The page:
“The closest Caribbean island to the United States, it’s long been a haven for pirates and bootleggers, a destination for sport-fishermen and treasure hunters, and an escape for writers and artists.” [source] This is the story that Round Turn Distilling of Biddeford, Maine taps into with their Bahamas-invoking Bimini Gin.
The cold winters of the American Northeast may be one reason that Round Turn Distilling has expanded so widely in that region. After all, what keeps you warm better during a February nor’easter or Thanksgiving blizzard than dreams of the Bahamas?
Round Turn makes Bimini Gin out of an old textile mill. Their still is steel and copper, modern and ancient. To quote their their website, “The still is itself an embodiment of tradition informed by innovation.” Darren Case, Round Turn’s master distiller moved from Brooklyn back to Maine where he incorporates grapefruit, hopes and coriander into a base of grain spirit to create a gin that is as gin-like as it is usable in your standard light rum drinks.
The nose becomes almost literal once you know the botanicals in Bimini Gin. Hops and honey kissed grapefruit zest jump forth from the glass. It’s bright. It’s vibrant. But it’s also a little light on the juniper and traditional gin notes, at least at first nose.
The palate is a bit darker in flavor than the nose. Bimini Gin does begin with those same, white grapefruit flesh notes you get on the nose. Underneath that though is a bold blend of gin spice. Coriander adds an earthy touch here. But what I think is really surprising is that despite the 100% neutral grain base spirit there’s a strong note of grain on the palate. You get a bit of a genever-like note with grain, barley and malt. Combined with the hops, Bimini Gin has a finish that invokes slight comparison to something like an American-style IPA.
There’s a long finish with a moderate amount of warmth. Hops adds a grassy, green note to the finish, but malty, warm and cereal is almost the predominant finish character.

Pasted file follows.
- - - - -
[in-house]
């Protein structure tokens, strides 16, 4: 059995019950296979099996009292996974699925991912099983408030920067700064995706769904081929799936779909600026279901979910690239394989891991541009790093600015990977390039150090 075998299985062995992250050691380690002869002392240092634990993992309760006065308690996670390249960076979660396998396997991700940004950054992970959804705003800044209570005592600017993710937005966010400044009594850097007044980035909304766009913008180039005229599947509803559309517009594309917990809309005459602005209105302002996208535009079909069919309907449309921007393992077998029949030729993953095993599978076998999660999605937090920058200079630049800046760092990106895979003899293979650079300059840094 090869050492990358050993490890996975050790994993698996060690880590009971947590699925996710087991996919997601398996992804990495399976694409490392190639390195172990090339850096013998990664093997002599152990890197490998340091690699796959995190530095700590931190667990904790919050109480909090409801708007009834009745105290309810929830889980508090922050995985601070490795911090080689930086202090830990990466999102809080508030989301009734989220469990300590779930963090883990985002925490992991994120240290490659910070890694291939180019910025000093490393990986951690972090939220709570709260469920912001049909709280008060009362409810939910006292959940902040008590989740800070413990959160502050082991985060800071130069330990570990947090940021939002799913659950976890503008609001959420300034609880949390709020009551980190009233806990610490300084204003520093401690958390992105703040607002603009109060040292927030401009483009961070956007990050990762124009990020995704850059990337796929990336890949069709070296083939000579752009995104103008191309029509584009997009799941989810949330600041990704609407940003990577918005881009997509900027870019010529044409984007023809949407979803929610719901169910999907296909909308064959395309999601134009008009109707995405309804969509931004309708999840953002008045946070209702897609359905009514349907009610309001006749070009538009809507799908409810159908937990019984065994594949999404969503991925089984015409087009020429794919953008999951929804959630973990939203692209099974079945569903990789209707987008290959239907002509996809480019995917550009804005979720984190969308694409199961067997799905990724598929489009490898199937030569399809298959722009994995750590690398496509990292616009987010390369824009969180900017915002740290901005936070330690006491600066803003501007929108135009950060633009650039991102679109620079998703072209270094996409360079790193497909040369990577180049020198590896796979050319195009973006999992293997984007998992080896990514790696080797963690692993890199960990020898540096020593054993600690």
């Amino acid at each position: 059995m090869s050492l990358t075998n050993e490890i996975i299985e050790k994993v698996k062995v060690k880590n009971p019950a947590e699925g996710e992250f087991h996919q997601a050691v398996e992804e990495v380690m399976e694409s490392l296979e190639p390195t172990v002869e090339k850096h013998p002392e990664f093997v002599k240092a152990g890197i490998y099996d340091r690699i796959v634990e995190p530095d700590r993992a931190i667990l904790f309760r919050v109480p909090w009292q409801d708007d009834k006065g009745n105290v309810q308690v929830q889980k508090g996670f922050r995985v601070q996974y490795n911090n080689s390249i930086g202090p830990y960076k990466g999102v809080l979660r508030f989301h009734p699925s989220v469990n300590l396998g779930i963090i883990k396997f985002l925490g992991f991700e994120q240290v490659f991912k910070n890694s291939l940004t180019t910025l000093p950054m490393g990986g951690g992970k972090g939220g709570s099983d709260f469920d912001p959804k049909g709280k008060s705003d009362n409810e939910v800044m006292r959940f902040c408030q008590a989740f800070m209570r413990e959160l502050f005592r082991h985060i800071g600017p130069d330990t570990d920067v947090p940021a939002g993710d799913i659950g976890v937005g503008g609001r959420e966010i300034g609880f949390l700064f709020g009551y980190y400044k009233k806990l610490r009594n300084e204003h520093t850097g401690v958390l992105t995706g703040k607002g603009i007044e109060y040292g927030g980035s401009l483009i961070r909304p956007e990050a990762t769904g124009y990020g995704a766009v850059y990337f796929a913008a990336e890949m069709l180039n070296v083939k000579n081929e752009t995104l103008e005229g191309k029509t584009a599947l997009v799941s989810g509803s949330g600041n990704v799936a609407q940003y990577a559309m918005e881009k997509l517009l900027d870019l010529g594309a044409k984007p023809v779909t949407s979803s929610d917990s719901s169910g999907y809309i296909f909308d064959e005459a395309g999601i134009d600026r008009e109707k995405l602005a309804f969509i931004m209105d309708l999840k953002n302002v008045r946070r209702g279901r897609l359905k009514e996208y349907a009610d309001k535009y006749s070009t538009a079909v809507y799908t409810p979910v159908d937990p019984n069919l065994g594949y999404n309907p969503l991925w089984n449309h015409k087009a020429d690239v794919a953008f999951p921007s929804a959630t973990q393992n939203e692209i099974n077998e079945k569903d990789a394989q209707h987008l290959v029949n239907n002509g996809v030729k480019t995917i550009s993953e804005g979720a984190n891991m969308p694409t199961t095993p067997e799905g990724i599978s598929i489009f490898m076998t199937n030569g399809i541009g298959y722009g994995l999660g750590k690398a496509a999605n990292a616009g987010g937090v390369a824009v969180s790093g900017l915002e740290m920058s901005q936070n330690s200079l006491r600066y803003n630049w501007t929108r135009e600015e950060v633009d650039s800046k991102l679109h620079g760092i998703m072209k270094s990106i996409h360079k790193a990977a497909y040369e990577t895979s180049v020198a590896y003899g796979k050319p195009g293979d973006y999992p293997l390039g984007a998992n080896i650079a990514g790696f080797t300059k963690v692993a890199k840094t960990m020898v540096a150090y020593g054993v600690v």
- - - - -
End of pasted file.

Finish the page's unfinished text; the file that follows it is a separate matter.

While Bimini Gin doesn’t immediately suggest to me the Caribbean, it does suggest to me centuries old American brewing tradition and a keen influence therefrom.
Bimini Gin recommends a cocktail influenced by Ernest Hemingway— the Bimini Special. While the mixture of gin and coconut water may be hydrating. The funky and coconut water flavor kind of amplifies the grain notes in Bimini Gin. I’d slightly tweak the ratios and add a bit more Angostura. But overall it’s a good drink for Bimini Gin
1 oz. gin
1 oz coconut water
1/2 oz. lime juice
1/4 oz. simple syrup
4 dashes of Angostura Bitters.
Shake with ice, strain into a Collins glass over ice. Top with a dash of soda water
Otherwise though, Bimini works well as a spice forward gin a few other applications. I can recommend it in the Negroni or Gin Old Fashioned.
Overall, Bimini Gin
This is a good grain and citrus forward gin. Juniper is a subtle background note, but the coriander and citrus give Bimini a pleasant citrus-tinged depth, while some curious grain notes help Bimini Gin read more as a grain-to-glass gin than a dry, neutral base spirit gin. Overall though, Bimini Gin doesn’t taste like the Bahamas, but it’s worth a winter Gin and Tonic to help you wish you were— in the Bahamas.
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